There are several interesting details in the story in which the NYTimes portrays the brilliant strategizing of Governor Andrew Cuomo and nominates him for the Democratic presidential candidate in 2016. Cuomo according to the story did a deft job of herding the gerbils in favor of the legislation, suggesting that past efforts may have failed as much because of gay rights coalitions going in different directions as from the opposition forces lobbying Republicans and conservative Democrats.Featured high in the story is Cuomo's bringing several Wall Street types (by implication Republicans) into the effort. According to the story, these bankers, hedge fund managers, etc. responded by contributing to the pro-legislation coalition, and also by promising Republican legislators threatened with defeat next election that they would support them. Example: "A major target was James S. Alesi, a Republican from suburban Rochester, who seemed tormented by his 2009 vote....The coalition approached him from every angle. The Republican donors invited him to a meeting on Park Avenue, telling him they would eagerly support him if he backed same-sex marriage. 'Thats not the kind of lily pad I normally hop on,' Mr. Alesi recalled." This time he did. Was that vote purchased?And then the interesting case of the marital status of two big guns, Andrew Cuomo and Carl Krueger, both of whom might be described as post-marriage. What resonance did opponents of the legislation have in their thinking and life experience?And then in a second Times story on the religious exemptions there is this information: "Finally, the legislation contained what is known as an inseverability clause. If a court found any part of the act to be invalid, the entire legislation would also be invalid. The clause is an important provision to Republicans because it means that the marriage legislation would be at risk if the religious exemptions were successfully challenged in court." And the New York Civil Liberties Union approved! The exemptions seem to have been the work of State Senator Stephen Saland, previously discussed below.This is why pundits describe the legislative process as sausage making.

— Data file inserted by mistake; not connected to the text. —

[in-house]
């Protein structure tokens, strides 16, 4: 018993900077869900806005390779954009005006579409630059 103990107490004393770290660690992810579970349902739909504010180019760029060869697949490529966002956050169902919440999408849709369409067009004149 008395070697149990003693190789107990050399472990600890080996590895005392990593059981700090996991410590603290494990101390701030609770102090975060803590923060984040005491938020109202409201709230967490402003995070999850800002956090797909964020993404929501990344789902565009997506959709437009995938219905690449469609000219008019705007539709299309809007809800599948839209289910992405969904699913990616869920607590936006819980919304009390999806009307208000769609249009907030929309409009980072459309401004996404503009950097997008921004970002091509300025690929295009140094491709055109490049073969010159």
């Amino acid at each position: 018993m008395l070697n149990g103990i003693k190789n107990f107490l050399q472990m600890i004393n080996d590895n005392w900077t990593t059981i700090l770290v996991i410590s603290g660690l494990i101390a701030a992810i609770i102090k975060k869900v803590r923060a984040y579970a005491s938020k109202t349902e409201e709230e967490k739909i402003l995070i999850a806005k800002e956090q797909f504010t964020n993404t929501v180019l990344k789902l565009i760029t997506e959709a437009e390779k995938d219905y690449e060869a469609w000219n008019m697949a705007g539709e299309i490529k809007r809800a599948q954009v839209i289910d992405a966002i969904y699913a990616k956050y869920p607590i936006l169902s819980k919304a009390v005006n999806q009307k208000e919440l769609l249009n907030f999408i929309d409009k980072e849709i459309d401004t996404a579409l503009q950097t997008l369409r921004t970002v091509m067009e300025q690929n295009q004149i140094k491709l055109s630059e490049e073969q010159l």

Margaret O'Brien Steinfels, a former editor of Commonweal, writes frequently in these pages.